CORPUS CHRISTI, Texas — A 35-year-old Leonard Cornelius, a resident of Bay City, appeared in federal court on February 26 and admitted he was responsible for killing a protected species, announced U.S. Attorney Ryan K. Patrick.
Leonard Cornelius pleaded guilty to killing a Bald Eagle, which no longer an endangered species, but is still protected under the Bald and Golden Eagle Protection Act.
"This law makes it a crime to kill, possess, sell, transport, export or import, any bald or golden eagle, alive or dead, including any part, nest, or egg, unless specifically allowed by permit," said authorities.
U.S. Magistrate Judge Jason B. Libby accepted the plea and ordered Cornelius to serve one year of probation and pay $11,907.50 in restitution to the Texas Parks and Wildlife Department (TPWD).
The court found he killed the animal knowingly and with disregard for the consequences of his actions.
“We work with our state law enforcement partners on information sharing and investigations to effectively protect our nation's wildlife resources,” said Special Agent in Charge Phillip Land of the Fish and Wildlife Service (FWS) - Office of Law Enforcement. “Through the effective enforcement of state and federal laws, we can conserve those trust species in the State of Texas and across the nation for future generations. We would like to thank the Texas Department of Parks and Wildlife and the U.S. Attorney's Office for their assistance in this case."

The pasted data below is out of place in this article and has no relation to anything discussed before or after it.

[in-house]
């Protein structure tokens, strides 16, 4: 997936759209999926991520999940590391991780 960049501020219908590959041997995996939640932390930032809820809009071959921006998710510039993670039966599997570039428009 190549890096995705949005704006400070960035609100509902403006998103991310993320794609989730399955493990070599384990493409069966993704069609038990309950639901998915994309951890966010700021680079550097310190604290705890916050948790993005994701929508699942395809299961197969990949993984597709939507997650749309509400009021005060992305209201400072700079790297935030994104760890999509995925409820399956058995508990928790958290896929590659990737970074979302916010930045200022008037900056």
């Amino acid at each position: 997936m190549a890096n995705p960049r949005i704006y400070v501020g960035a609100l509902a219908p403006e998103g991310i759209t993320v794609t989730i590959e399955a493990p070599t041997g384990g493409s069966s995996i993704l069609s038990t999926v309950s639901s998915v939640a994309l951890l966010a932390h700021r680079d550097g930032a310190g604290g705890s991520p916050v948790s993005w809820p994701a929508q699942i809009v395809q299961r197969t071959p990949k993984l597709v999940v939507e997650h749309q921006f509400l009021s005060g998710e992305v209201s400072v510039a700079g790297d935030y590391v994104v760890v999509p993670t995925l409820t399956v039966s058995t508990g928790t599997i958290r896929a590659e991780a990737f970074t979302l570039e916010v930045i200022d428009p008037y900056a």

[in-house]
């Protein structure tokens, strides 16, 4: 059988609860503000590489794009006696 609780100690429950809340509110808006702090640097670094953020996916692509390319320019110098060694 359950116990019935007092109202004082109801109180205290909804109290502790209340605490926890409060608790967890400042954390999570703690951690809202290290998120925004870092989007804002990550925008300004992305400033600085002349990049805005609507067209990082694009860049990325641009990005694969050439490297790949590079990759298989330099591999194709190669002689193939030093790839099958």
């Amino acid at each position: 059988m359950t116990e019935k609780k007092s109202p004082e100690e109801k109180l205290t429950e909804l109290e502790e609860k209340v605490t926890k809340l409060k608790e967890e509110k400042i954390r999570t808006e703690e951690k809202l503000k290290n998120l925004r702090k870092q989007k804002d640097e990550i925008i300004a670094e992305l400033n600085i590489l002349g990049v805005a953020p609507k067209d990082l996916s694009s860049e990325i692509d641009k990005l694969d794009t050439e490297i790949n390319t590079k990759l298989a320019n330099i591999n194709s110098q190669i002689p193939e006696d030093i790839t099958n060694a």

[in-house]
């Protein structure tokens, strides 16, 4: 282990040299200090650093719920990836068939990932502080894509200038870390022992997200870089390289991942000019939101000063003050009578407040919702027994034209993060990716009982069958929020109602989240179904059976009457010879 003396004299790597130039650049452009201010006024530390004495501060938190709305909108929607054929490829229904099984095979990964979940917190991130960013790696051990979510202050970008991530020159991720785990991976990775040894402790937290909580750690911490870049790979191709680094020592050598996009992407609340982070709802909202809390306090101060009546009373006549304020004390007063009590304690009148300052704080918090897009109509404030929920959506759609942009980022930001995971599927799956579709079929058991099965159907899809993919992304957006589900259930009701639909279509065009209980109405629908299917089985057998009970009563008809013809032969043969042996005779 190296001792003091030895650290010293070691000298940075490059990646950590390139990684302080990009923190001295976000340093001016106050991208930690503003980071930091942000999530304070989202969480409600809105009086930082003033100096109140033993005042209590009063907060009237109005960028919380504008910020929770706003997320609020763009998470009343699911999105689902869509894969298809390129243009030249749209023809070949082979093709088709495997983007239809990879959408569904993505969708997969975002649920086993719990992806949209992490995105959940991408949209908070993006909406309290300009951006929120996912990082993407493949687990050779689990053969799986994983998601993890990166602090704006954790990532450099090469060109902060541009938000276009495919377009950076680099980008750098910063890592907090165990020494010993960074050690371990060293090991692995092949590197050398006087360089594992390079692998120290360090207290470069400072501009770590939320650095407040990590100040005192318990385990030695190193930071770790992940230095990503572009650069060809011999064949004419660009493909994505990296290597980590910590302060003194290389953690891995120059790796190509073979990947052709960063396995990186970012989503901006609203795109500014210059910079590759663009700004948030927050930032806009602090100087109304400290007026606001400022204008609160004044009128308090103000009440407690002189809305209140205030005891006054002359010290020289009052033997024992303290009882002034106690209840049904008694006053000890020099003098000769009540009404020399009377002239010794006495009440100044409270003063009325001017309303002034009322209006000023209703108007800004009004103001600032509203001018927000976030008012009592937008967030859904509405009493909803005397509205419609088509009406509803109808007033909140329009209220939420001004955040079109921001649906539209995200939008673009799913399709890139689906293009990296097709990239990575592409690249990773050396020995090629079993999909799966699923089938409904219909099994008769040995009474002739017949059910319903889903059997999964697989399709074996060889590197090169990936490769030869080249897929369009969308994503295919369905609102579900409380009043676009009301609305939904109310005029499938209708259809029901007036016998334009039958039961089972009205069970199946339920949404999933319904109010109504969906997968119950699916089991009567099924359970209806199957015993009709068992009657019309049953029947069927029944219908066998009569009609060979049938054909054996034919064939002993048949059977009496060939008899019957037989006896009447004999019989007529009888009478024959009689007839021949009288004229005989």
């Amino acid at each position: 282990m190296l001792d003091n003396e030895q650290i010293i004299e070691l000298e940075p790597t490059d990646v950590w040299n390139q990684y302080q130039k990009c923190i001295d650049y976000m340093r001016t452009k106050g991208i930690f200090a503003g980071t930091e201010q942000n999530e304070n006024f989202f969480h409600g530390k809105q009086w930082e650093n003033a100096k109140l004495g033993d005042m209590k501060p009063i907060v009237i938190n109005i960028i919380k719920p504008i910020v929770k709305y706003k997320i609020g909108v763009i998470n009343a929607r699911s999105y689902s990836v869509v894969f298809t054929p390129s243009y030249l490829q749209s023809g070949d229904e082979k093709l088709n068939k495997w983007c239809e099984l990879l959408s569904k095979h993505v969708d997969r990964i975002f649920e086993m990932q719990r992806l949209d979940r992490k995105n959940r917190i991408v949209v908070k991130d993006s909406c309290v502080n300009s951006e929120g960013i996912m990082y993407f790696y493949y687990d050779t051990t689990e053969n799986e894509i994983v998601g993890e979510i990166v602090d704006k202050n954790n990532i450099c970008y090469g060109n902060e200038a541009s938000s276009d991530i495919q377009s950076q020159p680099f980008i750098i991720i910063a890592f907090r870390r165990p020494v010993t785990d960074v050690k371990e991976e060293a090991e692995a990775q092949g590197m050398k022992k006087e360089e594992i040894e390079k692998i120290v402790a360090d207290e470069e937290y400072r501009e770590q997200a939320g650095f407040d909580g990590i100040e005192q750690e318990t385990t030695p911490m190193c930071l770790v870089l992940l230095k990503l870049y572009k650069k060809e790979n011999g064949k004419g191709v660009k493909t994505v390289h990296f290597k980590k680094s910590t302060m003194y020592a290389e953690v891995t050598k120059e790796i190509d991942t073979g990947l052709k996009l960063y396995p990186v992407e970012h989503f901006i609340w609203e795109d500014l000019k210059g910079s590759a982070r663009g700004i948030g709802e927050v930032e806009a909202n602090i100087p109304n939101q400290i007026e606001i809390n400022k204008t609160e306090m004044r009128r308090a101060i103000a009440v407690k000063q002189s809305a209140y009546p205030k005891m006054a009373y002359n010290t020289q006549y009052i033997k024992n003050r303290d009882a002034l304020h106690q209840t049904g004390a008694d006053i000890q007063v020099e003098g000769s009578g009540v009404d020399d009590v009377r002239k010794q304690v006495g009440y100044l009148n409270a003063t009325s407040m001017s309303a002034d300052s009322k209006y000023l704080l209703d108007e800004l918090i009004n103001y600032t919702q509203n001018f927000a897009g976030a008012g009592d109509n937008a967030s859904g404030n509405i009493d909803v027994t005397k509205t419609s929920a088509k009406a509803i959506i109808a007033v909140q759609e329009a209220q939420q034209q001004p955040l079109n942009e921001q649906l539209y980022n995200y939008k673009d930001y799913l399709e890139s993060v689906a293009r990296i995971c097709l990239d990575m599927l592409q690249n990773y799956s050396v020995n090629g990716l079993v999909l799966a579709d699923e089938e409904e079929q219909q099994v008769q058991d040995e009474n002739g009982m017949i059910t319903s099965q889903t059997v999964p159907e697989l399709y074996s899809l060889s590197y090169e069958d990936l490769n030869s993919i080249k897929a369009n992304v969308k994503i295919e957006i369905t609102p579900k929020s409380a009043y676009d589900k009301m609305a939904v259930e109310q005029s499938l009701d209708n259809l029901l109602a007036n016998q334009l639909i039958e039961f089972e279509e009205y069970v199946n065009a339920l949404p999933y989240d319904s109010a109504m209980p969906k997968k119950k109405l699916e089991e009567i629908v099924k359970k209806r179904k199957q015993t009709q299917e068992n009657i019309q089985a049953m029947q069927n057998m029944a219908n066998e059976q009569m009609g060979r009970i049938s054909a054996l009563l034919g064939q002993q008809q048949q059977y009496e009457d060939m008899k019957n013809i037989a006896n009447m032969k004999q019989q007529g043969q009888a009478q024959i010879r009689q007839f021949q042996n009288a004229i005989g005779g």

On March 22, 2018, authorities located a dead bald eagle and a number of other dead animals that appeared to have been poisoned near a field located southeast of Bay City.
They began looking for the source of the poison and encountered Cornelius inspecting nearby farm fields.
Cornelius soon admitted he had placed the poison in his farm fields in order to kill birds that had been damaging his crops.
Cornelius admitted he coated approximately 30 pounds of corn with poison. He then spread the corn on several of his fields in order to kill the birds.
He acknowledged seeing dead birds and several dead hogs in the area after he spread the poison.
Laboratory analysis later confirmed poisoned corn caused the bald eagle’s death.
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